Location: Fruit and Nut ResearchTitle: 'Late winter/early spring' xylem sap characteristics influence pecan crop load) Author
Submitted to: HortScience
Publication Type: Peer reviewed journal
Publication Acceptance Date: 5/29/2014
Publication Date: 1/7/2015
Citation: Wood, B.W. 2015. 'Late winter/early spring' xylem sap characteristics influence pecan crop load. HortScience. 49(7):886-890. Interpretive Summary: Alternate bearing is the most important biological problem of most pecan farmers. This research implicate the amount of sucrose, and possibly other carbohydrates, moving toward buds of shoots during ‘late winter’ as a major factor contributing to the final phase of floral development in early spring. Sap flow and sucrose concentration therefore appear to be thighly linked to subsequent year nut production by individual trees. This finding indicates that it is important that pecan farmers manage trees to ensure high carbohydrate reserves as they go into the dormant season if nut yields are to be high the following year.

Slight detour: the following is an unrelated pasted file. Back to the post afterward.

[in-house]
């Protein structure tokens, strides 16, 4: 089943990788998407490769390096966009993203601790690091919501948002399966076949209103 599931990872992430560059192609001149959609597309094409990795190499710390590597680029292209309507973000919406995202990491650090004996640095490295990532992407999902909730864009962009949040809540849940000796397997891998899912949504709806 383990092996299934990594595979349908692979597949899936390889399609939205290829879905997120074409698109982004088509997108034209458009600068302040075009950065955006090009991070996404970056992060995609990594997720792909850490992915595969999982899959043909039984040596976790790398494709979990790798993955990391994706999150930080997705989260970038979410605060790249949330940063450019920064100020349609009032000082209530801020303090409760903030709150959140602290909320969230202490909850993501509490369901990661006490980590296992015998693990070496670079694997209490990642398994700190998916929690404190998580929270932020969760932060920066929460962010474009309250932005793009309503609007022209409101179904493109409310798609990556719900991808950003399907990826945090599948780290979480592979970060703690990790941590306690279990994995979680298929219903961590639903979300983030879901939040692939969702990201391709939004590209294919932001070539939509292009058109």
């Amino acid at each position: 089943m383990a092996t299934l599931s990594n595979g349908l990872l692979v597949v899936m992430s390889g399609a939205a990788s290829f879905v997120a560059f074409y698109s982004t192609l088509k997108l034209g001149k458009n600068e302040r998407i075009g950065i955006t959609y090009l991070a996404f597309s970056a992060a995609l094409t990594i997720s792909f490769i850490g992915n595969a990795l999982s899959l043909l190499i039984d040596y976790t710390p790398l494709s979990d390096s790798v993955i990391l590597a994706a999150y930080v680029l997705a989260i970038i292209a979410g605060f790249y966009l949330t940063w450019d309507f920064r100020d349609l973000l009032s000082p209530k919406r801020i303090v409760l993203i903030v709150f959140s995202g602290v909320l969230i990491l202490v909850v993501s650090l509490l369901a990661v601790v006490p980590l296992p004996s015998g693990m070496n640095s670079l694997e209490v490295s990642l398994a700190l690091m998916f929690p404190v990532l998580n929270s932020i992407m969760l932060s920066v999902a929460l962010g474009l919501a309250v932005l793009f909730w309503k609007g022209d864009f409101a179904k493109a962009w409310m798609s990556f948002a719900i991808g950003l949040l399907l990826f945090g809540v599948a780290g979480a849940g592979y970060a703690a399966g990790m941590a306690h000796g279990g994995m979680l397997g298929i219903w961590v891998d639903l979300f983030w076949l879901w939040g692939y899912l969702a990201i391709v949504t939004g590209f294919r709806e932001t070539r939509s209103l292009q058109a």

Technical Abstract: Alternate bearing by individual pecan [Carya illinoinensis (Wangenh.) K. Koch] trees is problematic for nut producers and processors. There are many unknowns regarding alternate bearing physiology, such as the relationship between xylem sap flow, and its constituent sugars, with subsequent crop-load. Multiyear field studies of trees in either the ‘On’ or ‘Off’ phase of alternate bearing were evaluated for the relationship between ‘late winter’ sap flow volume and sugar concentration, and that growing season’s in-shell nut yield. Sap flowing in trunks of ‘Cheyenne’ trees just prior to, and at time of, budbreak consisted of hexoses (fructose and glucose), a disaccharide (sucrose), polysaccharides (raffinose and stachyose), and sugar alcohols (xylitol and sorbitol). Sucrose is the overwhelmingly dominate simple carbohydrate, comprising 55-75% of the total on a molar basis, depending on tree bearing status and time of sampling. Both sap flow volume and sugar concentrations were much greater in ‘On’ phase than ‘Off’ phase trees. In the case of sucrose, the dominant carbohydrate, excreted sap from ‘On’ phase trees contained 19.9-fold greater concentration of sucrose than from ‘Off’ phase trees. Sap concentration of all simple carbohydrates was much greater at inception of sap flow than a few days later; thus, sap carbohydrate concentration declined over time. Depending on the crop year, individual ‘On’ phase ‘Cheyenne’ trees exhibited xylem sap flow volumes from 5.5 – 20.2-fold greater than that of ‘Off’ phase trees. In-shell nut yield of both ‘Cheyenne’ and ‘Moneymaker’ trees increase in a hyperbolic curvilinear manner as ‘late winter’ sap flow increases. Sap flow from ˜ 25 year-old ‘Cheyenne’ and ˜ 100 year-old ‘Moneymaker’ trees produced a near maximum nut yield at ˜ 10 L/day/tee and ˜ 15 L/day/tree, respectably. These findings implicate the amount of sucrose, and possibly other carbohydrates, moving acropetally toward axillary bud meristems of shoots during ‘late winter’ as a major factor contributing to the final phase of floral development in early spring.